Youth soccer players require age-appropriate warm-up activities, which they can perform without wearing out their strength. As a coach, you can prepare your team for more challenging techniques ahead of the game by giving them simple workout exercises like jogging, rope skipping, squats, and stretches. Practicing the right skills will help the players develop resilience, speed, stamina, and the energy to stay on the field until the final whistle blows.
Here are some simple but valuable warm-up ideas to keep your team going;
Forward and Backward Jogging
A jog forward and backward is good for the cardiovascular system. It improves oxygen circulation throughout the body and keeps the player fit. In addition, the effort required to jog backward will help your players build stamina and speed.
The players also prepare mentally to receive the ball in either direction, whether they receive it backward or forwards. In preparation for the actual game, backward jogging strengthens the glutes, hamstrings, calf muscles, and quadriceps.
Frog Jumps/ Leap Frog
Nothing sets the mood for official soccer practice than frog Jump warm-up exercises, besides improving the young players' cardio fitness, joints, muscles, and lower body strength in readiness for the game. This routine will help your team gain more speed and power as they jump up and down from one spot to the next.
This warm-up idea is fun and achievable. To get the young soccer players up to the task,
- Ask them to stand with their feet spread out at shoulder width.
- Bend their knees.
- Maintain a straight back and push their bodies upward using as much strength as possible.
- Maintain the posture after landing and repeat the drill about five times.
The best way to keep your team engaged during warm-up is to create mini-competitions. Soccer players are naturally competitive, and this strategy will give you the desired results.
Since the main idea of sprinting is running with the highest possible speed, racing against each other makes the players achieve their maximum potential in a competitive mode. You can encourage them to jog for up to three minutes after a sprinting session to help them cool down into a perfect stop.
Your players can gain flexibility and build muscles with simple stretches before they take the field. In addition, they gain more stability, which reduces the likelihood of soreness and injuries. They can start with butterfly stretches, pigeon stretches, hamstring stretches, and hip flexor quad stretches.
You can guide the young players in butterfly stretches using the following steps;
- Sit upright with your feet touching the soles.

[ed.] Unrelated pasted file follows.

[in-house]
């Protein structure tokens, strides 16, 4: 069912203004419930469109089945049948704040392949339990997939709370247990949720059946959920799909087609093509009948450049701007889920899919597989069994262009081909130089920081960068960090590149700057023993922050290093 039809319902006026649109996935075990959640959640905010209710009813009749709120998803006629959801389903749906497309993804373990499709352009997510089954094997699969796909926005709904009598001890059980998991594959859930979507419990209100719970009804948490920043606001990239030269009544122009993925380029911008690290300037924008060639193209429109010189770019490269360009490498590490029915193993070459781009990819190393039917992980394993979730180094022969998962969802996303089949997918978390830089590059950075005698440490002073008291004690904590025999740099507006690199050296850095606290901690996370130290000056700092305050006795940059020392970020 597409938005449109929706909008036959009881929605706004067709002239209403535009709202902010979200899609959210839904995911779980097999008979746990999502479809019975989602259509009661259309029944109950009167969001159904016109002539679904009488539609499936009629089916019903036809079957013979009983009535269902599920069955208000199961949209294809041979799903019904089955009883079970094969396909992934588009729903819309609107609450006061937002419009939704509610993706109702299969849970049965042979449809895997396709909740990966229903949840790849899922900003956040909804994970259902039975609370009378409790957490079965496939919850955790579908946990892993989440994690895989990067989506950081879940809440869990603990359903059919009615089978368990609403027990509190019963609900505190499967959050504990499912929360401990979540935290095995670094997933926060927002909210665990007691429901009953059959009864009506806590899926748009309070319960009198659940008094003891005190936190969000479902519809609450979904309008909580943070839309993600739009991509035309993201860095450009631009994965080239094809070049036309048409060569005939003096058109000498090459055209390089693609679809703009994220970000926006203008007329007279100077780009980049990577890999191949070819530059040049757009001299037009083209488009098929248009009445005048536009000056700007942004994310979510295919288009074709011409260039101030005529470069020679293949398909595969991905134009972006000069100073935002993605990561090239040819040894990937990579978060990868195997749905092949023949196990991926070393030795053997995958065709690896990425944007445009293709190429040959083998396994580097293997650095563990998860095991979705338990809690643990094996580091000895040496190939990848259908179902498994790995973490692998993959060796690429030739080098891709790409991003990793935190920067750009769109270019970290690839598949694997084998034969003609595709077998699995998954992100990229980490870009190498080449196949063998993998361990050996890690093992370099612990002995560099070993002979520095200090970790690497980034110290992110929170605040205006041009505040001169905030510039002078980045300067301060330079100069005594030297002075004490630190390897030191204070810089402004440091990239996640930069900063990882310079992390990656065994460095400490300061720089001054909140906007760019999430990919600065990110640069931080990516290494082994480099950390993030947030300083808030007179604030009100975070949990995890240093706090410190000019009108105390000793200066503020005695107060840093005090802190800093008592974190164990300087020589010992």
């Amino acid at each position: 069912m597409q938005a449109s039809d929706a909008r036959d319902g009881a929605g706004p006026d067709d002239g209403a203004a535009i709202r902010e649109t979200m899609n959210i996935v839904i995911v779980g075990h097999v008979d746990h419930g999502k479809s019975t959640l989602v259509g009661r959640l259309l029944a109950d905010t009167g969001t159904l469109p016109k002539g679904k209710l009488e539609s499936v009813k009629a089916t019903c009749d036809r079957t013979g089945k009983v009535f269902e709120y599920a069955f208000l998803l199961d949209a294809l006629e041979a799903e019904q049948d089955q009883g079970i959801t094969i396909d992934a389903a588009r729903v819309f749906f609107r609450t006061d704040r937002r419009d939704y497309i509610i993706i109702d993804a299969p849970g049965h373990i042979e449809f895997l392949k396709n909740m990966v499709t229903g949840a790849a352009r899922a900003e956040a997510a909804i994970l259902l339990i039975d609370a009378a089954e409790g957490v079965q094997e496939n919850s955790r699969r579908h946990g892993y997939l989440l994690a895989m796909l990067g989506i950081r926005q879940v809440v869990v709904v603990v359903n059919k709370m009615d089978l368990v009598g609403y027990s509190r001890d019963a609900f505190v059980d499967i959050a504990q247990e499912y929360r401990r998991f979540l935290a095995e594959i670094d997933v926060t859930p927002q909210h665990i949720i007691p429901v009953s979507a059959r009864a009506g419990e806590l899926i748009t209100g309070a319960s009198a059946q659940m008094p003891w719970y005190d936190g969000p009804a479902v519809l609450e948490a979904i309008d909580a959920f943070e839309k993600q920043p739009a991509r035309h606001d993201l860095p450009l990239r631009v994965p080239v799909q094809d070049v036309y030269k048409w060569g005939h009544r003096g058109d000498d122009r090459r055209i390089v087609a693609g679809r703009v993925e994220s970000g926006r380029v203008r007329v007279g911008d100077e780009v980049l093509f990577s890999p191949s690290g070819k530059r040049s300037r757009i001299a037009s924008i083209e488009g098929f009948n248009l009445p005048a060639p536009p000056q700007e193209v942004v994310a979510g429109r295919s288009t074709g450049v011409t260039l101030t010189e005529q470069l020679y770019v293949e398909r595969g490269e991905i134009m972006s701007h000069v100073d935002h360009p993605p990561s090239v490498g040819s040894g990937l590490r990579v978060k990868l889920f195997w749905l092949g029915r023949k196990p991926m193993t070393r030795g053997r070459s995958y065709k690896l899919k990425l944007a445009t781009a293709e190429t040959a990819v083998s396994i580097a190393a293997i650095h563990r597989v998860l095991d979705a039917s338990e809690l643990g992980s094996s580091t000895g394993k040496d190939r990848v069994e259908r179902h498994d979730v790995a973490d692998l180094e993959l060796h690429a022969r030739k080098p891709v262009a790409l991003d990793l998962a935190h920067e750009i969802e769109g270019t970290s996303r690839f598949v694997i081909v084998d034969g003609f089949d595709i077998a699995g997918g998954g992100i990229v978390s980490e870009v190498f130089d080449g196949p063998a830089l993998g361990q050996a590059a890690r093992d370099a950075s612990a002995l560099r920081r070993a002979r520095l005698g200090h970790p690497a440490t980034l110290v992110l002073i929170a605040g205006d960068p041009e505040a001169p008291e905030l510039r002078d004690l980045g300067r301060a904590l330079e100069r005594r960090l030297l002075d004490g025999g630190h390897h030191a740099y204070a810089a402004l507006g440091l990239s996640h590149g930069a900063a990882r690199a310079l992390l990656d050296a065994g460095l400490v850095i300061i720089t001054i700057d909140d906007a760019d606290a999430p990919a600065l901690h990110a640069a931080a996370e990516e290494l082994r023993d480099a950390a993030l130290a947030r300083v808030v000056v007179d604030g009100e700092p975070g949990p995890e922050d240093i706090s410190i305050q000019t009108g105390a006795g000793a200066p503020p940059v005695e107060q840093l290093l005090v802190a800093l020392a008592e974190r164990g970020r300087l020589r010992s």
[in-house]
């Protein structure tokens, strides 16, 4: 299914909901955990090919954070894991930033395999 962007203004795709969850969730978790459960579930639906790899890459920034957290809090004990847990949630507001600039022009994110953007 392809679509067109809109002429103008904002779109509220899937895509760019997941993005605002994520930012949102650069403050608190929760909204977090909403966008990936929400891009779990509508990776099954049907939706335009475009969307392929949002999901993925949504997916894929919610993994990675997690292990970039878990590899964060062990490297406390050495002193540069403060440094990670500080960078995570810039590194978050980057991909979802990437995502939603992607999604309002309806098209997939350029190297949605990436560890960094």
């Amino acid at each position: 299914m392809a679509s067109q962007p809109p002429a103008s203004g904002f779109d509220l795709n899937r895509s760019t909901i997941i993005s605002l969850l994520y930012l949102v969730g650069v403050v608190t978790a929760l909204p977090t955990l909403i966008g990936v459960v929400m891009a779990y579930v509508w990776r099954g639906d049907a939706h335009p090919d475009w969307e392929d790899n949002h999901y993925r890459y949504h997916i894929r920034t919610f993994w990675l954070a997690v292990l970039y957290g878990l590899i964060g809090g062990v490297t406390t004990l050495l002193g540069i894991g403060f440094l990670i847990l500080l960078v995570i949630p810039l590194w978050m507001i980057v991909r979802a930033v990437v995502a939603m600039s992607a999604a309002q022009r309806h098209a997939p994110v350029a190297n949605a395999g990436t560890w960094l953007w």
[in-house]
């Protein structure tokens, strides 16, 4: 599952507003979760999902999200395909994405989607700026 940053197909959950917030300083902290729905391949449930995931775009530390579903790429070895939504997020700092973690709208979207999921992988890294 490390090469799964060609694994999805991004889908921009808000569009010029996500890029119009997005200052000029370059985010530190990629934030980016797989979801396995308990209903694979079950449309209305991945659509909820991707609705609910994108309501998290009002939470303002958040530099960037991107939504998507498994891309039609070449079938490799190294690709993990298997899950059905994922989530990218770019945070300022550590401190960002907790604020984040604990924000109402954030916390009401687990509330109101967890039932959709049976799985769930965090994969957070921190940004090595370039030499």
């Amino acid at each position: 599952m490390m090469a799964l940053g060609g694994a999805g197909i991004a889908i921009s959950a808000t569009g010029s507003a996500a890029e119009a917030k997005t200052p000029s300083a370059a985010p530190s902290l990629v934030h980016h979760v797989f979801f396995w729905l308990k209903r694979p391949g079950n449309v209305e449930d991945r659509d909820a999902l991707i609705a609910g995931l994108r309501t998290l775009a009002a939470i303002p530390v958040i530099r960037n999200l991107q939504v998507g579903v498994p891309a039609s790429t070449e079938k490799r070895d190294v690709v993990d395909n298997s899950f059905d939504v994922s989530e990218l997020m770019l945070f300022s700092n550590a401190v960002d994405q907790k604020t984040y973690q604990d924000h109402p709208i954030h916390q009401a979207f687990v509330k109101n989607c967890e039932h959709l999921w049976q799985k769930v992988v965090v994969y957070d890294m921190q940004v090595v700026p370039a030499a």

- Hold both ankles using your hands.
- Remain in this position for up to three minutes.
- Rest and repeat.
For pigeon stretch,
- Bend forward, with one leg parallel to the floor, as you tuck the other below your waist.
- Place your hands on the floor or yoga blocks for support.
- Rest in this position for up to three minutes.
- Untuck the tucked leg and straighten it back as you fold the other leg in an alternate position.
- Repeat up to five times.
You can gradually introduce other stretches depending on how the players respond to the beginner drills.
Lunges are good for building strength and muscle mass. Players must maintain their position while playing and avoid fatigue or low stamina. When players perform lunges, they can develop a strong core, strong legs, and improved motion and posture depending on the type of lunge.
This warm-up exercise is applicable in various ways using forward, backward, and sideways movements. You can also introduce twists to break the monotony.
To perform lunges;
- Hold your waist.
- Bend the right leg at a 90° angle at the knee.
- Lower the left leg down until the knee touches the floor.
- Make a forward, backward, or sideways movement as you rise.
- Maintain your weight around the heel.
- Exchange the position of your legs and start again.
Make sure your back is straight, and your weight is evenly distributed on your heels when lunging. Then, add dumbbells or other upper-body stunts to spice it up.
Toe-touching is a dynamic warm-up exercise you can perform in more than one way. For example, you can lie down on your back, lift your legs straight, stretch your hands to reach your toes, and strengthen several muscles.
You can also reach your toes by bending forward, straightening your back and legs, and stretching your hands. In the lying toe touch, you sit up and touch your toes after lying on your back parallel to the floor.
In conclusion, youth players can benefit from many warm-up exercises that can be introduced to the team and advanced as they become accustomed to the routines. A simple adjustment or twist unlocks new levels of body warming with toe touches, sprints, jogging, and lunges. Keep the young players' muscles strong and flexible by having them perform at least one stretch during each practice session.